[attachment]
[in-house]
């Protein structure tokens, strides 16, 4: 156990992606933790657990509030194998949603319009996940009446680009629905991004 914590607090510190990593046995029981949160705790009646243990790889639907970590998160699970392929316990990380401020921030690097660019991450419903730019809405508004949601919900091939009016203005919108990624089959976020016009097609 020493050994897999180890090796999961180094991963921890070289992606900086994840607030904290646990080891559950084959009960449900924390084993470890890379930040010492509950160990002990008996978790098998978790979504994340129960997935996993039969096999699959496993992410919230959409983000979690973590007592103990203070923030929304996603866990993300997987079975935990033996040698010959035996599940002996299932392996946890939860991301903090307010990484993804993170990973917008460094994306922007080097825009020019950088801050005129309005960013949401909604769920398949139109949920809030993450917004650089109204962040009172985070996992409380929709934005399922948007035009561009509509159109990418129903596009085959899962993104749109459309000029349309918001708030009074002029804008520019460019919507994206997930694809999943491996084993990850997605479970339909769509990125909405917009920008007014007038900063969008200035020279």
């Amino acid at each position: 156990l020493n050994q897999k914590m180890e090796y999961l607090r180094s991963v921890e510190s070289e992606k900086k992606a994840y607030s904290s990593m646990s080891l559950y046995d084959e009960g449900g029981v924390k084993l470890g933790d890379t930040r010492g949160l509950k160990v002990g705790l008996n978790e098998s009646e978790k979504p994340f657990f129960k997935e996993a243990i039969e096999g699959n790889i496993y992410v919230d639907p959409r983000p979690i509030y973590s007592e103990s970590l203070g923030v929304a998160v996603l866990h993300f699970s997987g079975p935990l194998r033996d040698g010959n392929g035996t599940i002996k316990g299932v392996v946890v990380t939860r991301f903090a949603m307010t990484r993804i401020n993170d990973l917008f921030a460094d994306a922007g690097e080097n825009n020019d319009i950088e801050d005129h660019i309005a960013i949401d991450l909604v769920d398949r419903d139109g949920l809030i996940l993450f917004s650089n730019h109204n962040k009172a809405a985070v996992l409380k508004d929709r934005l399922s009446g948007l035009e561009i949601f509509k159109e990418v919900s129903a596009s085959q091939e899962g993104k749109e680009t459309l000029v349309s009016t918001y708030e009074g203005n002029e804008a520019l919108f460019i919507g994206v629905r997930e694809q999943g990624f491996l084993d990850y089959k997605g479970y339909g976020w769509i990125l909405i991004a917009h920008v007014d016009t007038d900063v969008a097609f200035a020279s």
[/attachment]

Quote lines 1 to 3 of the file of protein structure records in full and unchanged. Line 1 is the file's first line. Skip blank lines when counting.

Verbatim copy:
[in-house]
């Protein structure tokens, strides 16, 4: 156990992606933790657990509030194998949603319009996940009446680009629905991004 914590607090510190990593046995029981949160705790009646243990790889639907970590998160699970392929316990990380401020921030690097660019991450419903730019809405508004949601919900091939009016203005919108990624089959976020016009097609 020493050994897999180890090796999961180094991963921890070289992606900086994840607030904290646990080891559950084959009960449900924390084993470890890379930040010492509950160990002990008996978790098998978790979504994340129960997935996993039969096999699959496993992410919230959409983000979690973590007592103990203070923030929304996603866990993300997987079975935990033996040698010959035996599940002996299932392996946890939860991301903090307010990484993804993170990973917008460094994306922007080097825009020019950088801050005129309005960013949401909604769920398949139109949920809030993450917004650089109204962040009172985070996992409380929709934005399922948007035009561009509509159109990418129903596009085959899962993104749109459309000029349309918001708030009074002029804008520019460019919507994206997930694809999943491996084993990850997605479970339909769509990125909405917009920008007014007038900063969008200035020279």
């Amino acid at each position: 156990l020493n050994q897999k914590m180890e090796y999961l607090r180094s991963v921890e510190s070289e992606k900086k992606a994840y607030s904290s990593m646990s080891l559950y046995d084959e009960g449900g029981v924390k084993l470890g933790d890379t930040r010492g949160l509950k160990v002990g705790l008996n978790e098998s009646e978790k979504p994340f657990f129960k997935e996993a243990i039969e096999g699959n790889i496993y992410v919230d639907p959409r983000p979690i509030y973590s007592e103990s970590l203070g923030v929304a998160v996603l866990h993300f699970s997987g079975p935990l194998r033996d040698g010959n392929g035996t599940i002996k316990g299932v392996v946890v990380t939860r991301f903090a949603m307010t990484r993804i401020n993170d990973l917008f921030a460094d994306a922007g690097e080097n825009n020019d319009i950088e801050d005129h660019i309005a960013i949401d991450l909604v769920d398949r419903d139109g949920l809030i996940l993450f917004s650089n730019h109204n962040k009172a809405a985070v996992l409380k508004d929709r934005l399922s009446g948007l035009e561009i949601f509509k159109e990418v919900s129903a596009s085959q091939e899962g993104k749109e680009t459309l000029v349309s009016t918001y708030e009074g203005n002029e804008a520019l919108f460019i919507g994206v629905r997930e694809q999943g990624f491996l084993d990850y089959k997605g479970y339909g976020w769509i990125l909405i991004a917009h920008v007014d016009t007038d900063v969008a097609f200035a020279s």